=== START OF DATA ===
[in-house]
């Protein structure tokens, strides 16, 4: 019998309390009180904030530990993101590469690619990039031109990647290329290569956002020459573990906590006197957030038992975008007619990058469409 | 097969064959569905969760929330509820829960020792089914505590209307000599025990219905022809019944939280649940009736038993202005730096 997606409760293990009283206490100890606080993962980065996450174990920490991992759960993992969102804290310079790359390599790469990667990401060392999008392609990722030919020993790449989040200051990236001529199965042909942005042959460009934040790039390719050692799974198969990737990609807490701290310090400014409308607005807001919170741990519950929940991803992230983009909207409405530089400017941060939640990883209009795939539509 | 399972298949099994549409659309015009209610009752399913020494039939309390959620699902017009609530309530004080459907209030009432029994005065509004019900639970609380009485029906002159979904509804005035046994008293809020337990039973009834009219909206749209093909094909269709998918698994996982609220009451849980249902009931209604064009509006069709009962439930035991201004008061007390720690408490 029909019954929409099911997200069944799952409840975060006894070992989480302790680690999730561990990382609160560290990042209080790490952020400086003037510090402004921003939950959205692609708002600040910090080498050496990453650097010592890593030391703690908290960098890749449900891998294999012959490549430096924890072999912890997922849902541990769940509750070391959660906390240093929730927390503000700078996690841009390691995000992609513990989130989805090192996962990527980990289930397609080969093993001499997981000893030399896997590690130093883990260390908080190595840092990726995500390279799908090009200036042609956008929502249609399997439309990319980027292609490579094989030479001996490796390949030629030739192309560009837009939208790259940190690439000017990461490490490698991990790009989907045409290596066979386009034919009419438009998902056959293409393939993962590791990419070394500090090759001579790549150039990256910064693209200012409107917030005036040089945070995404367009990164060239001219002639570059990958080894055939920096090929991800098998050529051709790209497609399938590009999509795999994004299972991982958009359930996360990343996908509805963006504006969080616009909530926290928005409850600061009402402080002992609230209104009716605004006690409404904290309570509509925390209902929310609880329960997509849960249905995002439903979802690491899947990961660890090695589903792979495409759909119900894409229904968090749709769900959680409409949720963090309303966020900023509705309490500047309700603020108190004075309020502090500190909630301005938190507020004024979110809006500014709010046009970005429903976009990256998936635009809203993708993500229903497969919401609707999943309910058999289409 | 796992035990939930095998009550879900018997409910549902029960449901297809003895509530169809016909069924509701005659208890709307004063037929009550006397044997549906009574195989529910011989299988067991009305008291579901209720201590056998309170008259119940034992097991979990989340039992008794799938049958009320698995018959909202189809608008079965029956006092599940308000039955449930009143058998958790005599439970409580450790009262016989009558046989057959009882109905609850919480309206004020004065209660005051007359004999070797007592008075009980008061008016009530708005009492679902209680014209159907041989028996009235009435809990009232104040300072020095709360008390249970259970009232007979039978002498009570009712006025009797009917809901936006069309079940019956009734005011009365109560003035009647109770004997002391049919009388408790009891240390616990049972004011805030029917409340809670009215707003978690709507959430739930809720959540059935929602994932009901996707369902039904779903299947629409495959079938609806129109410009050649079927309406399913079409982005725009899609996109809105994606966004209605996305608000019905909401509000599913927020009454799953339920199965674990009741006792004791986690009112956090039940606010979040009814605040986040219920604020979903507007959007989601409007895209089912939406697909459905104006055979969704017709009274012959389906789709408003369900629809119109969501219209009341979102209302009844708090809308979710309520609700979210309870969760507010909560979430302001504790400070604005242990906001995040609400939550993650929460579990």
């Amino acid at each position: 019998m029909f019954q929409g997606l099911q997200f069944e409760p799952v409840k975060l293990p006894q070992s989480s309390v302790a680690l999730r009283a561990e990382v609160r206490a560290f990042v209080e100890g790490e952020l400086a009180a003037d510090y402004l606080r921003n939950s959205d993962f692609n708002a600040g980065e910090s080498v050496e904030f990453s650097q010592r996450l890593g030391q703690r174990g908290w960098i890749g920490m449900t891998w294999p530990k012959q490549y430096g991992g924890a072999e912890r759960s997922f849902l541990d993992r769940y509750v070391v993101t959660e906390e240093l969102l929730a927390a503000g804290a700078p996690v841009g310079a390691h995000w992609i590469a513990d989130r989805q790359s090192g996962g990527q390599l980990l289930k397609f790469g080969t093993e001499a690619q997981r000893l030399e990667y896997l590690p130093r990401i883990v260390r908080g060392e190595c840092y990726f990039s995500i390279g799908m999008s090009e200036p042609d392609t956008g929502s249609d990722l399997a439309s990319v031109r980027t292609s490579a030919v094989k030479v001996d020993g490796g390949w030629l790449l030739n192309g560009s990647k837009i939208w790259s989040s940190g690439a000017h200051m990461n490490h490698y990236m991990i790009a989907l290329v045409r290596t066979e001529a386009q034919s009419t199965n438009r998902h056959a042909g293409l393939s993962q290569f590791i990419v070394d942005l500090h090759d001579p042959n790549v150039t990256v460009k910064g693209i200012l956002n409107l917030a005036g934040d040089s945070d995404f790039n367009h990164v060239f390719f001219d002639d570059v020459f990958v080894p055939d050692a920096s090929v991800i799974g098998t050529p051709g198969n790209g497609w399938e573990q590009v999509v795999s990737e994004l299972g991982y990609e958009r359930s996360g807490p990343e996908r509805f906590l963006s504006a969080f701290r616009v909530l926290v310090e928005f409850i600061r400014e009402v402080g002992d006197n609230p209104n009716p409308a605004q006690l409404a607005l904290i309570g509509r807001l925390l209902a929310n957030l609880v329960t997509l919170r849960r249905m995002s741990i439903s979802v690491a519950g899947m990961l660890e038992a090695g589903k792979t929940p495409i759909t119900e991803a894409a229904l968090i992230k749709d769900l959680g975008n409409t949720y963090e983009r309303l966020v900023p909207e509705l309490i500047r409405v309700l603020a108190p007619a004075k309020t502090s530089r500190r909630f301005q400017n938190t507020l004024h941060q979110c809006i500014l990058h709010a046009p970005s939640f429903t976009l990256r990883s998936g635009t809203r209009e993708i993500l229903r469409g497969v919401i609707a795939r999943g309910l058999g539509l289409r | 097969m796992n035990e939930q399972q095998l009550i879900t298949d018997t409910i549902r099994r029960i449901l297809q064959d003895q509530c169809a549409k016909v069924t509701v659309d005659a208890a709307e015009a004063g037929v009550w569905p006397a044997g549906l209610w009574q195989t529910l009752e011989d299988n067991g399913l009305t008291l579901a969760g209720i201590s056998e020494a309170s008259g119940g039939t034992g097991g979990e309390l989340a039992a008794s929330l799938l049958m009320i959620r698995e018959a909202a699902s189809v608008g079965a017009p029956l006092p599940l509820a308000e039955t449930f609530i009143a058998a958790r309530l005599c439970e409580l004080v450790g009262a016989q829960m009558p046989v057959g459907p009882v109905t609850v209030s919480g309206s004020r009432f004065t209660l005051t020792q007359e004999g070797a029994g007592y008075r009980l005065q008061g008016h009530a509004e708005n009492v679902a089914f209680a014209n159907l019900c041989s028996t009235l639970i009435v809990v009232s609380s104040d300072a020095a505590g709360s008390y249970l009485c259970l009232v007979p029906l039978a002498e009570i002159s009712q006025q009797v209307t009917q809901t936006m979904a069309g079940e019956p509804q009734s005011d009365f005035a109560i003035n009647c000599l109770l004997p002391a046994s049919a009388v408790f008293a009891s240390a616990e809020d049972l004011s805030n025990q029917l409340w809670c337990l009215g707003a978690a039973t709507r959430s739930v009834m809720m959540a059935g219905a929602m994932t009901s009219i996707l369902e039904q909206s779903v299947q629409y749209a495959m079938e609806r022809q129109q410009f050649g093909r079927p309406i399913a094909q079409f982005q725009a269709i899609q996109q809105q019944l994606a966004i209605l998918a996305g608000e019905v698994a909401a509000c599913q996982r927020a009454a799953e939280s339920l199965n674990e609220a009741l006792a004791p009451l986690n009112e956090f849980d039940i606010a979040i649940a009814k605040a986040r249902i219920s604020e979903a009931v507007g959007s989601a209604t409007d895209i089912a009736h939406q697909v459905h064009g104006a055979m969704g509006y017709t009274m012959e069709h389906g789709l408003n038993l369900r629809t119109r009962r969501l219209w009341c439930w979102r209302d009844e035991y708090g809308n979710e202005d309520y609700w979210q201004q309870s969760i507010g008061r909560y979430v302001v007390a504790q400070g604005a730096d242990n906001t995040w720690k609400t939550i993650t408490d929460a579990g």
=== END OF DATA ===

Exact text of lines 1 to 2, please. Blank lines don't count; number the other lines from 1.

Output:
[in-house]
């Protein structure tokens, strides 16, 4: 019998309390009180904030530990993101590469690619990039031109990647290329290569956002020459573990906590006197957030038992975008007619990058469409 | 097969064959569905969760929330509820829960020792089914505590209307000599025990219905022809019944939280649940009736038993202005730096 997606409760293990009283206490100890606080993962980065996450174990920490991992759960993992969102804290310079790359390599790469990667990401060392999008392609990722030919020993790449989040200051990236001529199965042909942005042959460009934040790039390719050692799974198969990737990609807490701290310090400014409308607005807001919170741990519950929940991803992230983009909207409405530089400017941060939640990883209009795939539509 | 399972298949099994549409659309015009209610009752399913020494039939309390959620699902017009609530309530004080459907209030009432029994005065509004019900639970609380009485029906002159979904509804005035046994008293809020337990039973009834009219909206749209093909094909269709998918698994996982609220009451849980249902009931209604064009509006069709009962439930035991201004008061007390720690408490 029909019954929409099911997200069944799952409840975060006894070992989480302790680690999730561990990382609160560290990042209080790490952020400086003037510090402004921003939950959205692609708002600040910090080498050496990453650097010592890593030391703690908290960098890749449900891998294999012959490549430096924890072999912890997922849902541990769940509750070391959660906390240093929730927390503000700078996690841009390691995000992609513990989130989805090192996962990527980990289930397609080969093993001499997981000893030399896997590690130093883990260390908080190595840092990726995500390279799908090009200036042609956008929502249609399997439309990319980027292609490579094989030479001996490796390949030629030739192309560009837009939208790259940190690439000017990461490490490698991990790009989907045409290596066979386009034919009419438009998902056959293409393939993962590791990419070394500090090759001579790549150039990256910064693209200012409107917030005036040089945070995404367009990164060239001219002639570059990958080894055939920096090929991800098998050529051709790209497609399938590009999509795999994004299972991982958009359930996360990343996908509805963006504006969080616009909530926290928005409850600061009402402080002992609230209104009716605004006690409404904290309570509509925390209902929310609880329960997509849960249905995002439903979802690491899947990961660890090695589903792979495409759909119900894409229904968090749709769900959680409409949720963090309303966020900023509705309490500047309700603020108190004075309020502090500190909630301005938190507020004024979110809006500014709010046009970005429903976009990256998936635009809203993708993500229903497969919401609707999943309910058999289409 | 796992035990939930095998009550879900018997409910549902029960449901297809003895509530169809016909069924509701005659208890709307004063037929009550006397044997549906009574195989529910011989299988067991009305008291579901209720201590056998309170008259119940034992097991979990989340039992008794799938049958009320698995018959909202189809608008079965029956006092599940308000039955449930009143058998958790005599439970409580450790009262016989009558046989057959009882109905609850919480309206004020004065209660005051007359004999070797007592008075009980008061008016009530708005009492679902209680014209159907041989028996009235009435809990009232104040300072020095709360008390249970259970009232007979039978002498009570009712006025009797009917809901936006069309079940019956009734005011009365109560003035009647109770004997002391049919009388408790009891240390616990049972004011805030029917409340809670009215707003978690709507959430739930809720959540059935929602994932009901996707369902039904779903299947629409495959079938609806129109410009050649079927309406399913079409982005725009899609996109809105994606966004209605996305608000019905909401509000599913927020009454799953339920199965674990009741006792004791986690009112956090039940606010979040009814605040986040219920604020979903507007959007989601409007895209089912939406697909459905104006055979969704017709009274012959389906789709408003369900629809119109969501219209009341979102209302009844708090809308979710309520609700979210309870969760507010909560979430302001504790400070604005242990906001995040609400939550993650929460579990």